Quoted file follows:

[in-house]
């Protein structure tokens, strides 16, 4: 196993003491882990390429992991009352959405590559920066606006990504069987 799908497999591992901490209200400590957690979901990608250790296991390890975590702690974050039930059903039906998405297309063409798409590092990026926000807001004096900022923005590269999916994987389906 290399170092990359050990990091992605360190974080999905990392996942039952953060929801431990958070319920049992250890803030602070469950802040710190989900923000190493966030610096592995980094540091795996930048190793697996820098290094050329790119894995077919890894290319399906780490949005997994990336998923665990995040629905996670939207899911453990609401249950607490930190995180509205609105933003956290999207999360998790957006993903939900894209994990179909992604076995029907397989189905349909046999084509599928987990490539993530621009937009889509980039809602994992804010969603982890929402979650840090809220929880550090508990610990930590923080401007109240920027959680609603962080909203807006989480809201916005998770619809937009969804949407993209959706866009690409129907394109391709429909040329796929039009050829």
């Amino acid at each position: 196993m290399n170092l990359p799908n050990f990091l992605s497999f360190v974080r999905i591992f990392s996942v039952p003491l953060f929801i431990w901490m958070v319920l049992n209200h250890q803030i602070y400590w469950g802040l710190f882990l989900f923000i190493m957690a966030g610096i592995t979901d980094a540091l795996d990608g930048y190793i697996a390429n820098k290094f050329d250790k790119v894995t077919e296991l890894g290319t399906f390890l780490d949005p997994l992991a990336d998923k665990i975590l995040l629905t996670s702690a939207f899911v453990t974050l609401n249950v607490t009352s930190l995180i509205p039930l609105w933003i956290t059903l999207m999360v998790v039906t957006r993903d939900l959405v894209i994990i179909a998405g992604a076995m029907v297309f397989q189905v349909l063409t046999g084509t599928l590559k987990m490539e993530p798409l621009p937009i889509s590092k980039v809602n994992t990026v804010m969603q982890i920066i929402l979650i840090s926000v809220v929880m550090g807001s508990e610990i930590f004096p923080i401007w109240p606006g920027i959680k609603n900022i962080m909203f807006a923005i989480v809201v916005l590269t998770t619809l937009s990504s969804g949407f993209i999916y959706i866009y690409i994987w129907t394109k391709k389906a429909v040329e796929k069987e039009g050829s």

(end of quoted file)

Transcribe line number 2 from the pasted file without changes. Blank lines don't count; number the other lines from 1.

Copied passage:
């Protein structure tokens, strides 16, 4: 196993003491882990390429992991009352959405590559920066606006990504069987 799908497999591992901490209200400590957690979901990608250790296991390890975590702690974050039930059903039906998405297309063409798409590092990026926000807001004096900022923005590269999916994987389906 290399170092990359050990990091992605360190974080999905990392996942039952953060929801431990958070319920049992250890803030602070469950802040710190989900923000190493966030610096592995980094540091795996930048190793697996820098290094050329790119894995077919890894290319399906780490949005997994990336998923665990995040629905996670939207899911453990609401249950607490930190995180509205609105933003956290999207999360998790957006993903939900894209994990179909992604076995029907397989189905349909046999084509599928987990490539993530621009937009889509980039809602994992804010969603982890929402979650840090809220929880550090508990610990930590923080401007109240920027959680609603962080909203807006989480809201916005998770619809937009969804949407993209959706866009690409129907394109391709429909040329796929039009050829």